National Council on U.S.-Libya Relations Calls for Urgent U.S. Leadership on the Worsening Libya Con

The National Council on U.S.-Libya Relations (NCUSLR) is deeply concerned with the continued fighting and militarization in and around Tripoli. NCUSLR continues to reinforce that Libya's strife can ultimately be solved only through political and diplomatic means, and not by any form of military action. The current state of affairs is unacceptable from a humanitarian perspective and has left Libya - Tripoli in particular - at the mercy of force and violence and its people without safety and basic human security.

NCUSLR believes that the personification of the conflict in the figures of Serraj (head of the Government of National Accord) and Haftar (leader of the Libyan National Army) is simplistic and distracts from the root causes of the conflict in Libya. A significant driver of the ongoing conflict in Libya is the result of decades of despotism, suppression of political rights, regional marginalization, and grievances over distribution of national wealth and power. The collapsed UN-led political process has not meaningfully addressed these deep-seated issues.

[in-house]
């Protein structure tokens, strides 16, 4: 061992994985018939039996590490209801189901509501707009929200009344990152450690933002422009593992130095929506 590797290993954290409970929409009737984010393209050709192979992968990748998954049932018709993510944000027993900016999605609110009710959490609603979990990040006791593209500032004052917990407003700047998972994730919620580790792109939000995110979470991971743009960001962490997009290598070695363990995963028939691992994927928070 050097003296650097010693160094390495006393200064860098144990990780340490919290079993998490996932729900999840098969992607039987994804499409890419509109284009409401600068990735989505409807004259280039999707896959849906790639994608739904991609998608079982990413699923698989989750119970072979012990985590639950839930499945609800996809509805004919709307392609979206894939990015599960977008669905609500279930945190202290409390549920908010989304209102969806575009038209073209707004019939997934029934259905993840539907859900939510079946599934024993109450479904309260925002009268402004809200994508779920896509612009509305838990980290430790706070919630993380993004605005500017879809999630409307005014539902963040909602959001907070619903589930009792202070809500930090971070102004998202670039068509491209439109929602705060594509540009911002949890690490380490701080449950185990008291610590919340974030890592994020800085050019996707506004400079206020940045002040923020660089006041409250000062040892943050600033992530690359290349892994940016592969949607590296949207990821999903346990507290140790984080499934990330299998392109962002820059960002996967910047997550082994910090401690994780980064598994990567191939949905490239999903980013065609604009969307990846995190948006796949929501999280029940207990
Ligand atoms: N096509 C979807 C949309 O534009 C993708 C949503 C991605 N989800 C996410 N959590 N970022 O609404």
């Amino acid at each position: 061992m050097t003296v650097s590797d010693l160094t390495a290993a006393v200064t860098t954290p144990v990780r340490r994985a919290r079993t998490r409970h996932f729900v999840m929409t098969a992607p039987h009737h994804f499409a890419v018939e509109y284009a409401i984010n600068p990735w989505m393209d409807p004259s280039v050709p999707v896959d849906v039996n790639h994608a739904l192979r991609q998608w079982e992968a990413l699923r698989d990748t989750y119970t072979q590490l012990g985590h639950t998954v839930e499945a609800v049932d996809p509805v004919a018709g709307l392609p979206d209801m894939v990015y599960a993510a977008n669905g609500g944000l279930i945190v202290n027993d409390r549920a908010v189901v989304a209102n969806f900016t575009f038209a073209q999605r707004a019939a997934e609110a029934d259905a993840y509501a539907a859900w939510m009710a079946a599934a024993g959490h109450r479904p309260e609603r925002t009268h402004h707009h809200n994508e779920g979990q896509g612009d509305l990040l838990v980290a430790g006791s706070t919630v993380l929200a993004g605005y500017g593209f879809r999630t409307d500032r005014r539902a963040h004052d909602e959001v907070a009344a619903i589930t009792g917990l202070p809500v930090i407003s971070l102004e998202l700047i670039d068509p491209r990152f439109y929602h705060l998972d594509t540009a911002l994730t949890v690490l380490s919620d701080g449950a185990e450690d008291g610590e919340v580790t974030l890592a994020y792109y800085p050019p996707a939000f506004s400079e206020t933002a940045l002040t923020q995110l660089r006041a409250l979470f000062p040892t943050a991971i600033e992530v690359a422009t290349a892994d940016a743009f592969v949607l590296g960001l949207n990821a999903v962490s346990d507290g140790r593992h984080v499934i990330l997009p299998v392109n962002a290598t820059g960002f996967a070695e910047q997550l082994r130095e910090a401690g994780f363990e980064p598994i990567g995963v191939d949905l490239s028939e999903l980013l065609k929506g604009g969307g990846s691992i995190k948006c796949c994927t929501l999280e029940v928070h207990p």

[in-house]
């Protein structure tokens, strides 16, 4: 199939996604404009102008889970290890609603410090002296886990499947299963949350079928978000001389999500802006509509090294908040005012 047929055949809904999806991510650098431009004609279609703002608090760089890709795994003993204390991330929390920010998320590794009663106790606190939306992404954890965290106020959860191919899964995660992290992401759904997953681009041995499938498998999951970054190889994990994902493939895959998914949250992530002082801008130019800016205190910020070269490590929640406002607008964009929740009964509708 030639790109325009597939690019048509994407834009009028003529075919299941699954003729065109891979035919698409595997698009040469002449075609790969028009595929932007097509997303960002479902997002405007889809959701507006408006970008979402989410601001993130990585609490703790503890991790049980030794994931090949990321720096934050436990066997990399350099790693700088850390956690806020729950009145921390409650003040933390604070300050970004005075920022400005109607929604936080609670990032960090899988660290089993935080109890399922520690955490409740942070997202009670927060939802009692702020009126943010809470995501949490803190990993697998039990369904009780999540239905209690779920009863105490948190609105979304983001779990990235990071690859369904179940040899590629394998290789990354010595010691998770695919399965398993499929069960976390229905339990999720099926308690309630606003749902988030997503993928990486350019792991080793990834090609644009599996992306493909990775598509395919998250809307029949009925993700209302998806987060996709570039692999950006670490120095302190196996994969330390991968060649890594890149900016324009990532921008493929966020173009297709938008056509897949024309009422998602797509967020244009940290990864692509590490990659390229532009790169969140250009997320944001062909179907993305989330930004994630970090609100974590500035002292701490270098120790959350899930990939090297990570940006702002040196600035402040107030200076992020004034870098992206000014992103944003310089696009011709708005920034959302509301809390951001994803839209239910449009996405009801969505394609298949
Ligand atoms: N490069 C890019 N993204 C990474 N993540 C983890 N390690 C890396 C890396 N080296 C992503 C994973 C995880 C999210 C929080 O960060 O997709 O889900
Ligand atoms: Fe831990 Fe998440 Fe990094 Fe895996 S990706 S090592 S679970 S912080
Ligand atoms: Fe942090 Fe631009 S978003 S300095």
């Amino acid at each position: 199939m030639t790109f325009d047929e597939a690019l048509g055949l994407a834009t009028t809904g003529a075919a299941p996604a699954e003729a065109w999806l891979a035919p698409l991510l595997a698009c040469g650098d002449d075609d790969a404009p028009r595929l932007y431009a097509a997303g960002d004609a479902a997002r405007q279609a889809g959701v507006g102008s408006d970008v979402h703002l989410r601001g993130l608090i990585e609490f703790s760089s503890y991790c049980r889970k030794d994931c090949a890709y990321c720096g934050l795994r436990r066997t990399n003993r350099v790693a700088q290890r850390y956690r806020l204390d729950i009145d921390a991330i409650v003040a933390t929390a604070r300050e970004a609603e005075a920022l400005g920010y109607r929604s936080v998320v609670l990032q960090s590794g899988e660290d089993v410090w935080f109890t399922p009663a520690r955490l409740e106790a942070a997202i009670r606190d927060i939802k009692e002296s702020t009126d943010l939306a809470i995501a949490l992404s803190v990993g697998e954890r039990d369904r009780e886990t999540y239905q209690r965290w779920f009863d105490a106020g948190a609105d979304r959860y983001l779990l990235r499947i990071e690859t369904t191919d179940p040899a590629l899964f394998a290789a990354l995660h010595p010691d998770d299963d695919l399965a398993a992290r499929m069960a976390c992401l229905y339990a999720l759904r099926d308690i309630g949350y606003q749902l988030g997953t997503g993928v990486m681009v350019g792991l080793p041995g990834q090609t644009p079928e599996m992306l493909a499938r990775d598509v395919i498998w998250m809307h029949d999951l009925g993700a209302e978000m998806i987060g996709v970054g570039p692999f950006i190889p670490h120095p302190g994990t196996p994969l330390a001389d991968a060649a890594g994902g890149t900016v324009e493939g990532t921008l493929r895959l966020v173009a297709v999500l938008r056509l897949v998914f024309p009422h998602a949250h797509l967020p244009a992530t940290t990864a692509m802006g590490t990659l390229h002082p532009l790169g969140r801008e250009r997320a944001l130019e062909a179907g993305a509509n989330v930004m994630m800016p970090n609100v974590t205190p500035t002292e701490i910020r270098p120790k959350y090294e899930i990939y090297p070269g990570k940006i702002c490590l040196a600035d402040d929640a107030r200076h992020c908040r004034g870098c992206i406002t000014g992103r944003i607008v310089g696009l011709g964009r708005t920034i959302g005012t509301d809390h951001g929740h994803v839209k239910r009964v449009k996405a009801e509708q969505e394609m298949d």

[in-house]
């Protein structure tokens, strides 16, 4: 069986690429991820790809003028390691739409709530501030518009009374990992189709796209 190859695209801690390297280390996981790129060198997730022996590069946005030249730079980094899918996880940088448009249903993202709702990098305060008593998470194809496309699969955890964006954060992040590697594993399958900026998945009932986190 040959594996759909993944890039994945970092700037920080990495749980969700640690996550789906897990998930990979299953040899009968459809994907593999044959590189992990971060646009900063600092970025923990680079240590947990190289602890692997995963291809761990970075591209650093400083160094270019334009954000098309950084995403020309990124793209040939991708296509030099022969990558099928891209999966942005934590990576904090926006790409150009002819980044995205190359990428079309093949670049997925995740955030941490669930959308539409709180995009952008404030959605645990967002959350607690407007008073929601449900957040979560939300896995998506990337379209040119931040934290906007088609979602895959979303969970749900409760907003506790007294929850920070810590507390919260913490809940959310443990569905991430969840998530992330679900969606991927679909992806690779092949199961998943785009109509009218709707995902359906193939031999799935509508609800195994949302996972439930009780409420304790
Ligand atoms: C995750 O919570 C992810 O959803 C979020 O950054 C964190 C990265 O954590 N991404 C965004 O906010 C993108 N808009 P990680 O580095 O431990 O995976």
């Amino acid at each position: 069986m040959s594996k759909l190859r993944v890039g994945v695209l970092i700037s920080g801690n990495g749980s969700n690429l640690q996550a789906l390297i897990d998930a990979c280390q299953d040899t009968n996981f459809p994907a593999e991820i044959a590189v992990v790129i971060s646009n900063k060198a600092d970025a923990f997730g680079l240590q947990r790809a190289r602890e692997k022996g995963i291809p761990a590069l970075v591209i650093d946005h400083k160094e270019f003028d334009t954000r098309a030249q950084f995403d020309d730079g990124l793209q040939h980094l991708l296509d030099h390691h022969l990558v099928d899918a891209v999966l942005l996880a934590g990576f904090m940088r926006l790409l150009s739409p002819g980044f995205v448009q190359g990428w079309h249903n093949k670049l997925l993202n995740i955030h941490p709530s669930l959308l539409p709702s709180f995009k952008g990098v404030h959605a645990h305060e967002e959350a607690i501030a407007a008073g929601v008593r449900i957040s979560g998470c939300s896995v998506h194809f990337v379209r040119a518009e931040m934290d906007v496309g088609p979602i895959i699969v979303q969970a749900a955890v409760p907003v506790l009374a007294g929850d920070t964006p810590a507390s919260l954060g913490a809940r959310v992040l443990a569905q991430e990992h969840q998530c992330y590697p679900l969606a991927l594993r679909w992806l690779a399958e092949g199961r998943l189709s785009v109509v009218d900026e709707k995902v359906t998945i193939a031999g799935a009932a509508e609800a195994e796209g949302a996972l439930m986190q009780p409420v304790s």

NCUSLR urges the U.S. to lead the U.N. Security Council and other interested countries to support a Security Council resolution that will protect innocent citizens of Libya from the consequences of war and move Libya to a more functional state by:

  1. Ordering an immediate ceasefire and disengagement of combating forces from within and around Tripoli.

  2. The LNA must withdraw from the vicinity of Tripoli with an assurance that an internationally supervised process will be enacted to dismantle armed groups and assist police to maintain security within Tripoli.

  3. To prevent further weapons proliferation in Libya, the U.S. must immediately press its allies to prevent and impede the supply of any and all support to belligerents in Libya.

  4. To assure fair allocation of revenue and resources, all principal offices of the National Oil Corporation, Central Bank, Libyan Investment Authority, and other government bodies must be unified under new management and relocated to a neutral location under international supervision.

  5. The political process must be returned to a democratic system operated under international supervision to ensure equal participation by all Libyan citizens. Tribal, community, and municipal leaders must participate in a national conference to determine an actionable way forward.

  6. The decentralized governance of Libya must be temporarily established under the 1951 constitution (with some minor modifications) until more secure conditions permit drafting a new constitution.

  7. Flowing from the 2011 U.S.-NATO-led intervention, NATO members must bear the responsibility for the deteriorating conditions in Libya and must actively participate in building a sustainable Libyan future, rather than a myopic focus of only fighting ISIS.

Read the press release here.

For more information, contact Hani Shennib, Founding President of NCUSLR, at

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